By Ellyn Fortino, Communications Intern

The ACLU of Illinois participated in oral arguments before the U.S. Court of Appeals for the Seventh Circuit Wednesday in Sherman v. Township High School District 214 challenging an Illinois state statute mandating a moment of silence as "an opportunity for silent prayer or for silent reflection on the anticipated activities of the day" before each school day begins. The ACLU of Illinois argued the law is unconstitutional, "because its principle purpose was religious, because the law had the effect of encouraging students to pray and because it favors silent prayer over religions with other forms of prayer."

Adam Schwartz, senior staff attorney for the ACLU of Illinois, said in court the statute stigmatizes some religions, because not all students have their prayers accommodated within a brief moment of silence. He said some religious prayers are active, spoken, and/or lengthy.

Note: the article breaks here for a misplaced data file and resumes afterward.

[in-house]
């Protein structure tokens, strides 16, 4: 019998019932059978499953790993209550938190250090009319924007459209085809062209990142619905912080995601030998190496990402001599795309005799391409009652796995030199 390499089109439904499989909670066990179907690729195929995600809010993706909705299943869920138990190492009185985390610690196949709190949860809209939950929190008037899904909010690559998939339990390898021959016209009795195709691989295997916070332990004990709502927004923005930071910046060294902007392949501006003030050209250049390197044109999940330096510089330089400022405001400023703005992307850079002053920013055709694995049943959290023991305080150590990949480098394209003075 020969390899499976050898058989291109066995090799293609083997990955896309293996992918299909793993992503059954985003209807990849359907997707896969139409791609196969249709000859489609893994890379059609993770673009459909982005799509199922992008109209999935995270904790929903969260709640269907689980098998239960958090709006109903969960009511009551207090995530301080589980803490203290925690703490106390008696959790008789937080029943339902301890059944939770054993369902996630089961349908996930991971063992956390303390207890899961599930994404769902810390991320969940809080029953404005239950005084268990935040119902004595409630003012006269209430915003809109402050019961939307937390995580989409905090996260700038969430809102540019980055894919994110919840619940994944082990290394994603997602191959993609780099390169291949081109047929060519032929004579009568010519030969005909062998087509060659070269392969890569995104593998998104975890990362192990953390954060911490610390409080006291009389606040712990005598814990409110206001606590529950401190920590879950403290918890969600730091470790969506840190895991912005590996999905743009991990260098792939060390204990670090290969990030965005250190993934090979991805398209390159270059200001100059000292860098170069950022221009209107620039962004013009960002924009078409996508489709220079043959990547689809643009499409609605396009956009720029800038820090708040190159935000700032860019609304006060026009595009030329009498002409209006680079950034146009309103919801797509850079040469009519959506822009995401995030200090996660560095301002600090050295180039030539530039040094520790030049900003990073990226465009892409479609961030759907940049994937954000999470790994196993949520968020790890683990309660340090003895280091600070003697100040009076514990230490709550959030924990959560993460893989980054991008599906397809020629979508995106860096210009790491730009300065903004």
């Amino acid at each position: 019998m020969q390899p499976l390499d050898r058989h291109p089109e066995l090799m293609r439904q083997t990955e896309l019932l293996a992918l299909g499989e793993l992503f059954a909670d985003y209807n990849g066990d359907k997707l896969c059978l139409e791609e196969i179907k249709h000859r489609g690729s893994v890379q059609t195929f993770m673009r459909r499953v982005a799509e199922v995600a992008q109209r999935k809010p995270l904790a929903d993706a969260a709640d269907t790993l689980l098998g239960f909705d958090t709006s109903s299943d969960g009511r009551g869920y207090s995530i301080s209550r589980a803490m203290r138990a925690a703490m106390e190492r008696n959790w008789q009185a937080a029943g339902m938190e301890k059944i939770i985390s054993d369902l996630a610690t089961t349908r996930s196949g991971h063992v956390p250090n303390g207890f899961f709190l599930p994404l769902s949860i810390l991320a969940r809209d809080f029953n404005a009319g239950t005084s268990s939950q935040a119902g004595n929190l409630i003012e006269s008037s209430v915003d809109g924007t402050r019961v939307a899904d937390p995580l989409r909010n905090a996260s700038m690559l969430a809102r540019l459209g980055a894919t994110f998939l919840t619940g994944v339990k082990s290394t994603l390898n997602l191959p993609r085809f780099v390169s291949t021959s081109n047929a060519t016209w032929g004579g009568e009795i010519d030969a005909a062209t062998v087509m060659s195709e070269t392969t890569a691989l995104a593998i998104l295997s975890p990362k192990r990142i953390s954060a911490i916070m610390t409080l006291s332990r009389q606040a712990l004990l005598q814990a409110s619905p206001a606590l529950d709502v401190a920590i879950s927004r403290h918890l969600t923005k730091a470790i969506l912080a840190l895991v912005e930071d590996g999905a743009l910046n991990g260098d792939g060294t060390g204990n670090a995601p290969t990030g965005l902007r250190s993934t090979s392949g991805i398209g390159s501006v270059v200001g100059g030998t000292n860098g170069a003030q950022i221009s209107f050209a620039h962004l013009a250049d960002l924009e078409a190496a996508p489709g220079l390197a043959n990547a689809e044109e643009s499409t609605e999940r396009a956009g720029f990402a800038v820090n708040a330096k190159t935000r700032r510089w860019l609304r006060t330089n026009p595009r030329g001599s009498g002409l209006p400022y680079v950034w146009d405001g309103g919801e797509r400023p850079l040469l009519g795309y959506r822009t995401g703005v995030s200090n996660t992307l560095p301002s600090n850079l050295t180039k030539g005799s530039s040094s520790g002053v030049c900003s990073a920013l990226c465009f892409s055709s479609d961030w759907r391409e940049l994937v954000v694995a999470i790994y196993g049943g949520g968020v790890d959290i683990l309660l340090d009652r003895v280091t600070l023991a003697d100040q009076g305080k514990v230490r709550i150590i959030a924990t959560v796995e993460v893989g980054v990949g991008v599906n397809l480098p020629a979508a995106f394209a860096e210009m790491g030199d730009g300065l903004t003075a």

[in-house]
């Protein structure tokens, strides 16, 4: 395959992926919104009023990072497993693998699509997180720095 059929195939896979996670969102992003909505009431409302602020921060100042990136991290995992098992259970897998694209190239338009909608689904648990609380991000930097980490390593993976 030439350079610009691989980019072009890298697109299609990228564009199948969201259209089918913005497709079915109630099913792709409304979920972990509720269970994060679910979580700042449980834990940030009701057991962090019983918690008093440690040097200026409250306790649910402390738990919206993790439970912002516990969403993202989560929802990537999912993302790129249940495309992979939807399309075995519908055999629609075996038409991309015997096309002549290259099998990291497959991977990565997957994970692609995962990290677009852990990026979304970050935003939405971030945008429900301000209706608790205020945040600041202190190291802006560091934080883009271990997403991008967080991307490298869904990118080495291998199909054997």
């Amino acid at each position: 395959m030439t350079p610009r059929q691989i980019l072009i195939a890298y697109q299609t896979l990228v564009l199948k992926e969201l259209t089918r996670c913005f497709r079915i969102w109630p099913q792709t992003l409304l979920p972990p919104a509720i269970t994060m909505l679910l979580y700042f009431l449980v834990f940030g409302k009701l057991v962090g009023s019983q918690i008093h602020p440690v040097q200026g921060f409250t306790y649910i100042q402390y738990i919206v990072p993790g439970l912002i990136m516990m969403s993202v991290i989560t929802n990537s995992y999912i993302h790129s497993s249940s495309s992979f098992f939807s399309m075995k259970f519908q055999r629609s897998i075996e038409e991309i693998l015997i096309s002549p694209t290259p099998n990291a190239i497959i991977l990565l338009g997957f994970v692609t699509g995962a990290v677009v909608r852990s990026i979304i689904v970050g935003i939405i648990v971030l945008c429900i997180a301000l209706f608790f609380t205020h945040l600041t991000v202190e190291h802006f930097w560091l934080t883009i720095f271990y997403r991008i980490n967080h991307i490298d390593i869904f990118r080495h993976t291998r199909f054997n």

Additionally, Schwartz said the clause, which states students may reflect on the anticipated activities of the day is archaic, because it is narrow, restrictive and ultimately pushes kids to pray.

The word "reflection" also is problematic, according to Schwartz. Will kindergarteners and children up to age eight understand the meaning of the word "reflect?" He said younger children will tend to pray opposed to the second option of reflecting. Schwartz said students in junior high school are more susceptible to peer-pressure, and if they see most of their peers praying, they will pray as well.

A decision by the court is expected in a few months.